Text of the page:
Finally, Charlie Munger, who along with Warren Buffet has created a multi-billion-dollar empire has shared a dozen pieces of his most valuable advice. I think it applies to the stock market, the real estate market, and just plain old life.
- “Those who keep learning will keep rising in life.”
- “Knowing what you don’t know is more useful than being brilliant.”
- “One of the greatest ways to avoid trouble is to keep it simple.”
- “People calculate too much and think too little.”
- “We have three baskets for investing: yes, no, and too tough to understand.”
- “A great business at a fair price is superior to a fair business at a great price.”
- “Success means being very patient, but aggressive when it’s time.”
- “The big money is not in the buying and the selling, but in the waiting.”
- “You must force yourself to consider opposing arguments. Especially when they challenge your best-loved ideas.”
- “Don’t drift into self-pity because it doesn’t solve any problems. Generally speaking, envy, resentment, revenge, and self-pity are disastrous models of thought.”
- “Invert, always invert.” – It can often be useful to look at a problem in reverse. What do you want to avoid? Act in a manner that reduces your chances of failure, and you will find your path to success.
- “Spend each day trying to be a little wiser than you were when you woke up. Discharge your duties faithfully and well. Step by step you get ahead, but not necessarily in fast spurts. But you build discipline by preparing for fast spurts…slug it out one inch at a time, day by day. At the end of the day…if you live long enough…most people get what they deserve.”
Well, you are now loaded up with advice for the new year. Let’s go out and make it a great one! I hope you enjoy the story…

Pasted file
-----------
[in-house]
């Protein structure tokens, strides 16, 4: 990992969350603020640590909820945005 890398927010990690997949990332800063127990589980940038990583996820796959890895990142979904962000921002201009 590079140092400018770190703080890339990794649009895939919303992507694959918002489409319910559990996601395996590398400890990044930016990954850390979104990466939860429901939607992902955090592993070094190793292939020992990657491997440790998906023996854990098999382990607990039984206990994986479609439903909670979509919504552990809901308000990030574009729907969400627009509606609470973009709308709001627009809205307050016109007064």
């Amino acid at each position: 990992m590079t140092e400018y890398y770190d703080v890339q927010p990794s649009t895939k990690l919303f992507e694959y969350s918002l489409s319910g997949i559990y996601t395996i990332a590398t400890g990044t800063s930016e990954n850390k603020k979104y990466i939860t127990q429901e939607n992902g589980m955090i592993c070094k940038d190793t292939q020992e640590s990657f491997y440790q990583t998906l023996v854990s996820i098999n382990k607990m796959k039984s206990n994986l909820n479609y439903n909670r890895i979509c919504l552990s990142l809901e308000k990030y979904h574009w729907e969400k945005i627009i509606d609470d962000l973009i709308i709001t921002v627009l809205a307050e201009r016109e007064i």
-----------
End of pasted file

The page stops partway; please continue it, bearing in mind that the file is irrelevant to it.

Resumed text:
It was Christmas Eve Service. His name was Bill. He had wild hair, wore a T-shirt with holes in it, jeans, and no shoes.
This was literally his wardrobe for his entire four years of college. He was brilliant, kind of esoteric and very, very bright.
He became a Christian while attending college. Across the street from the campus was a well-dressed, very conservative church. They wanted to develop a ministry to the students but were not sure how to go about it.
On Christmas Eve Bill decided to go there. He walks in with no shoes, jeans, his T-shirt, and wild hair. The service had already started and so Bill started down the aisle looking for a seat. The church was completely packed, and he couldn’t find a seat.
By now, people were really looking a bit uncomfortable, but no one said anything. Bill got closer and closer and closer to the pulpit, and when he realized there were no seats, he just squatted down right on the carpet. (Although perfectly acceptable behavior at a college-fellowship, trust me, this had never happened in this church before!).
By now the people are really uptight, and the tension in the air is thick.
About this time, the minister realizes that from way at the back of the church,
a deacon is slowly making his way toward Bill. Now the deacon is in his eighties, has silver-gray hair, and a three-piece suit. A godly man, very elegant, very dignified, very courtly. He walks with a cane and, as he started walking toward this boy, everyone is saying to themselves that you can’t blame him for what he’s going to do. How can you expect a man of his age and of his background to understand some college kid on the floor?
It takes a long time for the man to reach the boy. The church was utterly silent except for the clicking of the man’s cane. All eyes were focused on him. You couldn’t even hear anyone breathing. The minister couldn’t even preach the sermon until the deacon did what he had to do.
And then they see this elderly man drop his cane on the floor. With great difficulty, he lowered himself and sat down next to Bill and worshiped with him so he wouldn’t be alone.
Everyone choked up with emotion. When the minister gained control, he said, “What I’m about to preach, you will never remember. What you have just seen, you will never forget”.
Be careful how you live. You may be the only truth and values some people will ever see.